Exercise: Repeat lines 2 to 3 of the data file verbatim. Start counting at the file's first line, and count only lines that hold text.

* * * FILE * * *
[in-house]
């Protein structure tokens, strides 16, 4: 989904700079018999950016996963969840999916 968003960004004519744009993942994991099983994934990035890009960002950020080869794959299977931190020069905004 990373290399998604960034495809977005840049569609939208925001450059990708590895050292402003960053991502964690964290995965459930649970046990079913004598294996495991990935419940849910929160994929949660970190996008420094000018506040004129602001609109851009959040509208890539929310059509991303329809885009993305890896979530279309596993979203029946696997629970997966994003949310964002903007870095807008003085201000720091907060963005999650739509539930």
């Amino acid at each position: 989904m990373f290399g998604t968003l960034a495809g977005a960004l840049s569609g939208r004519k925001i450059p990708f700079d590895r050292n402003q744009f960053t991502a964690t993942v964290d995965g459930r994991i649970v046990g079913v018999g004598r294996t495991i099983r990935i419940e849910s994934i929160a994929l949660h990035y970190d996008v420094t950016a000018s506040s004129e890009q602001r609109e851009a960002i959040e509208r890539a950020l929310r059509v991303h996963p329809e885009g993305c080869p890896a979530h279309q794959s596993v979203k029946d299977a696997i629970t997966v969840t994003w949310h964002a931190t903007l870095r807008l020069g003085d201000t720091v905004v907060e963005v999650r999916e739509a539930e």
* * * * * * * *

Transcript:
């Protein structure tokens, strides 16, 4: 989904700079018999950016996963969840999916 968003960004004519744009993942994991099983994934990035890009960002950020080869794959299977931190020069905004 990373290399998604960034495809977005840049569609939208925001450059990708590895050292402003960053991502964690964290995965459930649970046990079913004598294996495991990935419940849910929160994929949660970190996008420094000018506040004129602001609109851009959040509208890539929310059509991303329809885009993305890896979530279309596993979203029946696997629970997966994003949310964002903007870095807008003085201000720091907060963005999650739509539930």
């Amino acid at each position: 989904m990373f290399g998604t968003l960034a495809g977005a960004l840049s569609g939208r004519k925001i450059p990708f700079d590895r050292n402003q744009f960053t991502a964690t993942v964290d995965g459930r994991i649970v046990g079913v018999g004598r294996t495991i099983r990935i419940e849910s994934i929160a994929l949660h990035y970190d996008v420094t950016a000018s506040s004129e890009q602001r609109e851009a960002i959040e509208r890539a950020l929310r059509v991303h996963p329809e885009g993305c080869p890896a979530h279309q794959s596993v979203k029946d299977a696997i629970t997966v969840t994003w949310h964002a931190t903007l870095r807008l020069g003085d201000t720091v905004v907060e963005v999650r999916e739509a539930e």